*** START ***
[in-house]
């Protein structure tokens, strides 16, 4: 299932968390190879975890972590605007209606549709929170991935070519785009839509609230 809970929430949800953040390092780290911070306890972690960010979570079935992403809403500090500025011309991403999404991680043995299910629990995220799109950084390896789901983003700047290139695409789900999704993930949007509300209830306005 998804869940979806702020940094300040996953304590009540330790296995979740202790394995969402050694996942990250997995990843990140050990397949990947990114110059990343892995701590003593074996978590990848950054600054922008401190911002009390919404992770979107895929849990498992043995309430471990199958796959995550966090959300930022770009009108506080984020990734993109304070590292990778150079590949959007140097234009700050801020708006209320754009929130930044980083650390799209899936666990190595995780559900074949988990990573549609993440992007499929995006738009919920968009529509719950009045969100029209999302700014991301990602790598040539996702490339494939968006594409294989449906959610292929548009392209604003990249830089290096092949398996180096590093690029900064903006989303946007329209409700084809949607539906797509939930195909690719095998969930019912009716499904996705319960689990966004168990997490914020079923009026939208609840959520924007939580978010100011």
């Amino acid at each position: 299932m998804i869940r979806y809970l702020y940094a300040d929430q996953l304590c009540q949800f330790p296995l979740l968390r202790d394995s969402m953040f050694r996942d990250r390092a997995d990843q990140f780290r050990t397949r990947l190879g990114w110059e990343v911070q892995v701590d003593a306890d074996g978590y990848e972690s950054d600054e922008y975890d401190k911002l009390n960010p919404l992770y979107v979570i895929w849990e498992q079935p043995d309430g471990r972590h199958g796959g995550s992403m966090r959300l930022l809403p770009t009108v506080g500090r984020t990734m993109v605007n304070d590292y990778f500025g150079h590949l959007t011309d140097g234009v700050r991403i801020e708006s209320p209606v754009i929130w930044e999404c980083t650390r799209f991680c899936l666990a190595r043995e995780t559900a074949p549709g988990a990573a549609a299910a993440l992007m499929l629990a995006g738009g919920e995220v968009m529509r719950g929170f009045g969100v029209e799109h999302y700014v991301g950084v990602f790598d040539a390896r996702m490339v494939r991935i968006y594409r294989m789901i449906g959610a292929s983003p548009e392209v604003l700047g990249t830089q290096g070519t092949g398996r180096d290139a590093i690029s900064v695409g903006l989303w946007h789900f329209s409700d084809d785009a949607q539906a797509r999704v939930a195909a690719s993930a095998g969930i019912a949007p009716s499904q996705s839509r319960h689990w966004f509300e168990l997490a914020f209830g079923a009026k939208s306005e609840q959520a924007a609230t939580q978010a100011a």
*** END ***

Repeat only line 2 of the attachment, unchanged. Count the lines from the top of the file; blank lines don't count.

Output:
């Protein structure tokens, strides 16, 4: 299932968390190879975890972590605007209606549709929170991935070519785009839509609230 809970929430949800953040390092780290911070306890972690960010979570079935992403809403500090500025011309991403999404991680043995299910629990995220799109950084390896789901983003700047290139695409789900999704993930949007509300209830306005 998804869940979806702020940094300040996953304590009540330790296995979740202790394995969402050694996942990250997995990843990140050990397949990947990114110059990343892995701590003593074996978590990848950054600054922008401190911002009390919404992770979107895929849990498992043995309430471990199958796959995550966090959300930022770009009108506080984020990734993109304070590292990778150079590949959007140097234009700050801020708006209320754009929130930044980083650390799209899936666990190595995780559900074949988990990573549609993440992007499929995006738009919920968009529509719950009045969100029209999302700014991301990602790598040539996702490339494939968006594409294989449906959610292929548009392209604003990249830089290096092949398996180096590093690029900064903006989303946007329209409700084809949607539906797509939930195909690719095998969930019912009716499904996705319960689990966004168990997490914020079923009026939208609840959520924007939580978010100011």